July 25, 2011

River Rhapsody

There is in California a well-kept secret: the whereabouts of a river- secluded in a gorge- hidden by two mountain ranges.

On Wednesday we all- the eight of us and our grandparents- Poppi and Gaum- went river-rafting. We endured the hour or so of hair-pin turns to get there- and equipped ourselves with rash guards, wet-suits, hand-fin-gloves, hats, glasses, water-shoes, and a fair bit of sunscreen. We attempted to color-coordinate our various accessories- but in the end set out looking much like brightly colored tramps- our shoes, wet-suit, and air-mattress swung over an arm.

It is reachable only by way of an abandoned highway. For an hour you must walk in direct sunlight- the rising mountains to your left and to your right a cliff-drop into the gorge.

The chatter between us passes the time as our feet traverse the rocky highway deeper into the mountains- farther away from people, medical help, and proper bathrooms. We at last reach the turnoff where we leave the road and carefully descend a steep (and unsteady) dust footpath into the gorge. My sister takes my brother's arm- for her shoes have no traction and she does a great deal of discomforting slipping on the way down. After a quarter of a mile or so we reach the river where we put on our wet-suits and water-shoes and take our first dip into the river.

But the journey you must take in the blistering heat only magnifies the reward received in reaching the water. At first it is a shock of cold- and then the coldness is gone- and it is only a refreshing cool. You let your limbs slip under the rushing torrents- your feet find footholds between the river-bed stones.

We wade and stumble around rapids a bit up the river till we reach the first and second pool- my favorites. They design water parks after such places- clear, crystal, spherical pools spilling one into the other.

A veritable paradise- Diana in her infancy must have made these pools her bath- her radiant fingers smoothing away the edges from each stone till they gleamed, lunar pillars, around her aquatic palace.

We seat ourselves on the edge of the first lagoon- where the mothers and my little sister spend the day. From our packs we pull sausages wrapped in cellophane, carrots, and cheese. Those of us strong of lung (I do not include myself) blow up the ten air-mattresses which serve as our rafts. And then we are on our way- pushing off into a deep, green, shadowed lagoon.

In other places you can scarcely see the river floor- the waters turn from a languid green to an impenetrable black. In these secluded waters- who knows what lurks beneath the surface- sheltered in the shadow of the rising cliffs- hidden by the mountains.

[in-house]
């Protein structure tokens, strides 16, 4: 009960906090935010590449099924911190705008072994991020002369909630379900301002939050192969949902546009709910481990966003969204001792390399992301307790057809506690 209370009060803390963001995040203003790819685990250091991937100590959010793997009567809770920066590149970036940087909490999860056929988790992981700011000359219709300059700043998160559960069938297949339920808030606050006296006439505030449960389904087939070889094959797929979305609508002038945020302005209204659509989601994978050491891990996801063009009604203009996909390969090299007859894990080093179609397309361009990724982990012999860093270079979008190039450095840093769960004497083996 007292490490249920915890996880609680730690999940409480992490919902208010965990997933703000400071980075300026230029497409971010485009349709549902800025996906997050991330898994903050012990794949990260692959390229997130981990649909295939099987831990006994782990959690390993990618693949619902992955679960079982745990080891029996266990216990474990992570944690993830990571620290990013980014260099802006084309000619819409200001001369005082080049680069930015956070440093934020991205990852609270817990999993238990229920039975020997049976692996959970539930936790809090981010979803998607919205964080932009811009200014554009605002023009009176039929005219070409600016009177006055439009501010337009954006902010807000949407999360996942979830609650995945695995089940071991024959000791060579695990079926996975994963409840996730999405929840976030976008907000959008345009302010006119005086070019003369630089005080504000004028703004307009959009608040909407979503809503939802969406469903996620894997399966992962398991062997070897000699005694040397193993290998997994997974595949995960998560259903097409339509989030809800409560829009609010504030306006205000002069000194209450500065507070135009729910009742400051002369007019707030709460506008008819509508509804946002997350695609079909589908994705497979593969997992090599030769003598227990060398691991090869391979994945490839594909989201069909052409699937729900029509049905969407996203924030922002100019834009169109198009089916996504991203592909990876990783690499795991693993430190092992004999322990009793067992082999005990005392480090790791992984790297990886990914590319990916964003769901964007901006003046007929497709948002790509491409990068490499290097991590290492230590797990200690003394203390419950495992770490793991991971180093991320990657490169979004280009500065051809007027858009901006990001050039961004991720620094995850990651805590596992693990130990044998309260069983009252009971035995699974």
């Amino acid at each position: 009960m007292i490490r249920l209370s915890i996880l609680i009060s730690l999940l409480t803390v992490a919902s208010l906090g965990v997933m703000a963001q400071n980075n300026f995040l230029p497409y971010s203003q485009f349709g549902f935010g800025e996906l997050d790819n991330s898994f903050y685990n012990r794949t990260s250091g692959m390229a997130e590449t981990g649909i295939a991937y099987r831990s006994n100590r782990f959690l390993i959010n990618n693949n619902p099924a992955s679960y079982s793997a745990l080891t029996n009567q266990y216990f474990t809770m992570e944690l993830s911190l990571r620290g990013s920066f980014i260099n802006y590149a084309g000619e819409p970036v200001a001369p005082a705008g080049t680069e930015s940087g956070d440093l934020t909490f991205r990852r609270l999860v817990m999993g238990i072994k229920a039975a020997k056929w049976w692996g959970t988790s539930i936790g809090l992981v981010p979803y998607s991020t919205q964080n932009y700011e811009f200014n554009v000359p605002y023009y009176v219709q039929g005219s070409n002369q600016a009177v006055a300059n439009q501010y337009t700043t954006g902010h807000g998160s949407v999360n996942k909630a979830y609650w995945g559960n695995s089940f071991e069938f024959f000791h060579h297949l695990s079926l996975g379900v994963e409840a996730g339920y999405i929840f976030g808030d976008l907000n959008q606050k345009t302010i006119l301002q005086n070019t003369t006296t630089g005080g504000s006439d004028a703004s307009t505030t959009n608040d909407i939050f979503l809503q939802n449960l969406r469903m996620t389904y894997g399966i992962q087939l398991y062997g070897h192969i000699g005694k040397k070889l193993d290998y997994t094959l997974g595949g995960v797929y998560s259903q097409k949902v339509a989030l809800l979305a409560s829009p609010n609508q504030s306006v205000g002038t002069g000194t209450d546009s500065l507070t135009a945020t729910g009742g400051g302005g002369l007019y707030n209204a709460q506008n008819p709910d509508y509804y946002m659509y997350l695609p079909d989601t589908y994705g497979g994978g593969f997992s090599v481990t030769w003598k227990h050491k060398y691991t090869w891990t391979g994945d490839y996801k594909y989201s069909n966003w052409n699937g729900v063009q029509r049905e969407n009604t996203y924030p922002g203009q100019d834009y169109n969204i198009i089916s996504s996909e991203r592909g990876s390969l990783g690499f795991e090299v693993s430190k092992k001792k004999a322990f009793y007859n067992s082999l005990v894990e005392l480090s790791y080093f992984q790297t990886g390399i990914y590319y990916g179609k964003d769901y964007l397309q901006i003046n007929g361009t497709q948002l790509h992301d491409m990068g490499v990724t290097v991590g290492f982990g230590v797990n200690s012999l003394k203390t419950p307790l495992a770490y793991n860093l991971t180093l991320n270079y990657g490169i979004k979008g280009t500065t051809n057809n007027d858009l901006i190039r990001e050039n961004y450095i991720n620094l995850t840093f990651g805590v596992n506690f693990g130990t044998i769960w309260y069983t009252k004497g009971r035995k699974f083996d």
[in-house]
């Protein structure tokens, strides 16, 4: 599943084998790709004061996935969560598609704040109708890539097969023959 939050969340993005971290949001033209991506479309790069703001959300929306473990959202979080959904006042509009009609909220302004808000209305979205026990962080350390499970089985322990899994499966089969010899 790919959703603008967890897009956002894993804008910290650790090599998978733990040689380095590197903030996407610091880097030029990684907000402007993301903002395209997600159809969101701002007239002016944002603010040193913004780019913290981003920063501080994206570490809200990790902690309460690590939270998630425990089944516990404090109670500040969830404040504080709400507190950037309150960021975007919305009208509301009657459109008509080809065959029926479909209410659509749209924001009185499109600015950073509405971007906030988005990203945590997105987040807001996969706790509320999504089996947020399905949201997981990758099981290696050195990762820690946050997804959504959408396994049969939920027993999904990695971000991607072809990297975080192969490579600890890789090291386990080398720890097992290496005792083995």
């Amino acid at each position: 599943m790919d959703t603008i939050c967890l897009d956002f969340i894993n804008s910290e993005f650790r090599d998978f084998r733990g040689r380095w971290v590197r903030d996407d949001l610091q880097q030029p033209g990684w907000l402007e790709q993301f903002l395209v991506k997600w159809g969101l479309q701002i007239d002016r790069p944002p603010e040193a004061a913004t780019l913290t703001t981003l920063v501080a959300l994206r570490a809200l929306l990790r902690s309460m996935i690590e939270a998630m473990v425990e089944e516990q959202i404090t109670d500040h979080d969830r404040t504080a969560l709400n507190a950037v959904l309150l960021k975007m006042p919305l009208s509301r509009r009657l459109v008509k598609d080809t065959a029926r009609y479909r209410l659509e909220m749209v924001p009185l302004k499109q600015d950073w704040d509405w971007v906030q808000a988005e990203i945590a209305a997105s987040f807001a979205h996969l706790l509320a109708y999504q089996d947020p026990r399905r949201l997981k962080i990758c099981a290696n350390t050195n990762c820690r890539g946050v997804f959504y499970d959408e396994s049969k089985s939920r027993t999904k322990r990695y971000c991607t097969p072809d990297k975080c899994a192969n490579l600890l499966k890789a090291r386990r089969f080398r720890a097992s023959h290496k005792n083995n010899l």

This river is one of the few places where the rapids are large enough to enjoy- but not large enough to be of any serious danger. But this year the water is higher than normal (even higher than the other two times I visited in June) so we end up having to scramble around the falls- the current too strong to fight our way against. In between these scrambles we drift and paddle our way across lagoon after lagoon- till reaching our destination- where the gorge narrows and climaxes in a waterfall. In this particular section of the river the cliffs narrow so as to make a sort of passage between the mountains- so narrow you can touch both stone faces simultaneously as they rise above you for 20-30 feet.

Between Schylla and Charybdis you waver. To stay in the unknown depths of the black lagoon- or  to venture on into the foreboding enclosures of the stone passage, cliffs, and caves?

Through the passage you drift- dragging yourself along by the stone walls till the passage widens into a pool. Here the waterfall crashes down in a roar of wave and foam. My brother scares us by clambering up the rock face with the aid of two ropes and his own two adventurous feet- higher and higher above the stone and falls and water. We breath easier when he is back down. 

Where are the pirate ships? The smuggler's caves? Where in these depths do the mermaids play?

As we turn and head down-stream- this time with the current on our side- we pass two young men who are cliff-jumping. One of them lends his goggles to Paul who informs us that the depths of the pool are some thirty or forty feet and three-foot fish are swimming beneath us. (I didn't need to know that.) Paul takes the lead and he and I, close behind, blaze the trail ahead of everyone. We are both the lightest in our group- at 95 pounds- and we slide down the falls that cause others to capsize. Soon we are far ahead- and remain ahead no matter how many times we wait for the others to catch up. I am the first to sight our starting point- where we stow our rafts and return to the water unencumbered.

Beach yourself on a rock in the sun- let your feet bath in the rushing water- laugh and wave at those on shore.

We pull out our remaining victuals and the lot of us- on a rock in the water- rest from our toils and give each other back-massages. Then we begin the three mile walk home. 

Can we really leave this wonderful place? The cliffs and the river? We're here. For the moment. Here in California's best-kept secret. 

We reach the cars- we change back into clothes and shake off the sand. The day ends perfectly with Poppi treating us all to fantastic dinner- where we dine on pea soup and butter-lettuce salad, ravioli and baby-back ribs, sole and salmon- and for dessert a peach bread pudding and chocolate gelato. We crawl into beds- covered in scratches and bruises- aching all over- and full of good memories. Some of us are likely to return tomorrow.

But where is this Eden? I cannot tell. For I have become a secret-keeper.


  1. You have spun the water in these photos ... absolutely beautiful!